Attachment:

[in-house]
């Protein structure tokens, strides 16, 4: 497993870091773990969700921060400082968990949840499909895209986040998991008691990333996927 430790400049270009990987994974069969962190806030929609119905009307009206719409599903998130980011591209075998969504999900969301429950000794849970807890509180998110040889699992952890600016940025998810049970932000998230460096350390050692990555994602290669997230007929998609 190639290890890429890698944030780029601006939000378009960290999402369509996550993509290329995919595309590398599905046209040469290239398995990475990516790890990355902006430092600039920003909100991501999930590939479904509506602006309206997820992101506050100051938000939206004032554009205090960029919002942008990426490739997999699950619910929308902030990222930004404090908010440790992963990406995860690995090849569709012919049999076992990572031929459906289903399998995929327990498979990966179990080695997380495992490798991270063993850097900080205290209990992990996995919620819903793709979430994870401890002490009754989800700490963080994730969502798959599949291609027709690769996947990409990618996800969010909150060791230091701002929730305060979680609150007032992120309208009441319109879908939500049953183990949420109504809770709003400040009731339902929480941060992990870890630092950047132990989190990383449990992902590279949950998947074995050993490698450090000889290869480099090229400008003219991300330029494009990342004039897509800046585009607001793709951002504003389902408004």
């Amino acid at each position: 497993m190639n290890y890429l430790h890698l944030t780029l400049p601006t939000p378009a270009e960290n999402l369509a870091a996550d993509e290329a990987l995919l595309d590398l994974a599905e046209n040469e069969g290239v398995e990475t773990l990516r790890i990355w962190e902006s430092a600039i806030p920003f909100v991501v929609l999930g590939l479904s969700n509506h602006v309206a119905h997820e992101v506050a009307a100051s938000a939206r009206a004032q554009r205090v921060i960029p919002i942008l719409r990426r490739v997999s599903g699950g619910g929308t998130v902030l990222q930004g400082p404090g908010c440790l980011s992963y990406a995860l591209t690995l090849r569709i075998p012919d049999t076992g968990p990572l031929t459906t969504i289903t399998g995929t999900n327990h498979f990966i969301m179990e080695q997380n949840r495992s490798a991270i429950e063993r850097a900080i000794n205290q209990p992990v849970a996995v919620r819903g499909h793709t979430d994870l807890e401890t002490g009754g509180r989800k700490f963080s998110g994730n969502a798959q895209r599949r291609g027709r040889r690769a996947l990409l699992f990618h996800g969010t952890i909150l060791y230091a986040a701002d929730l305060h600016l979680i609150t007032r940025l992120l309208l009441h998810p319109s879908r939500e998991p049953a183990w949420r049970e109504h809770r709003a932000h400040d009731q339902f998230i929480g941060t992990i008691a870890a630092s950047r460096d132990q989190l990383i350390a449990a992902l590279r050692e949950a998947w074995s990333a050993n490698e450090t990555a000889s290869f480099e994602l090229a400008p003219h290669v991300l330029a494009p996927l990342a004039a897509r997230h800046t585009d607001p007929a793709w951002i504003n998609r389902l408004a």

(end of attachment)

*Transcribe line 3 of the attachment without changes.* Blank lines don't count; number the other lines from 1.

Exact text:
């Amino acid at each position: 497993m190639n290890y890429l430790h890698l944030t780029l400049p601006t939000p378009a270009e960290n999402l369509a870091a996550d993509e290329a990987l995919l595309d590398l994974a599905e046209n040469e069969g290239v398995e990475t773990l990516r790890i990355w962190e902006s430092a600039i806030p920003f909100v991501v929609l999930g590939l479904s969700n509506h602006v309206a119905h997820e992101v506050a009307a100051s938000a939206r009206a004032q554009r205090v921060i960029p919002i942008l719409r990426r490739v997999s599903g699950g619910g929308t998130v902030l990222q930004g400082p404090g908010c440790l980011s992963y990406a995860l591209t690995l090849r569709i075998p012919d049999t076992g968990p990572l031929t459906t969504i289903t399998g995929t999900n327990h498979f990966i969301m179990e080695q997380n949840r495992s490798a991270i429950e063993r850097a900080i000794n205290q209990p992990v849970a996995v919620r819903g499909h793709t979430d994870l807890e401890t002490g009754g509180r989800k700490f963080s998110g994730n969502a798959q895209r599949r291609g027709r040889r690769a996947l990409l699992f990618h996800g969010t952890i909150l060791y230091a986040a701002d929730l305060h600016l979680i609150t007032r940025l992120l309208l009441h998810p319109s879908r939500e998991p049953a183990w949420r049970e109504h809770r709003a932000h400040d009731q339902f998230i929480g941060t992990i008691a870890a630092s950047r460096d132990q989190l990383i350390a449990a992902l590279r050692e949950a998947w074995s990333a050993n490698e450090t990555a000889s290869f480099e994602l090229a400008p003219h290669v991300l330029a494009p996927l990342a004039a897509r997230h800046t585009d607001p007929a793709w951002i504003n998609r389902l408004a």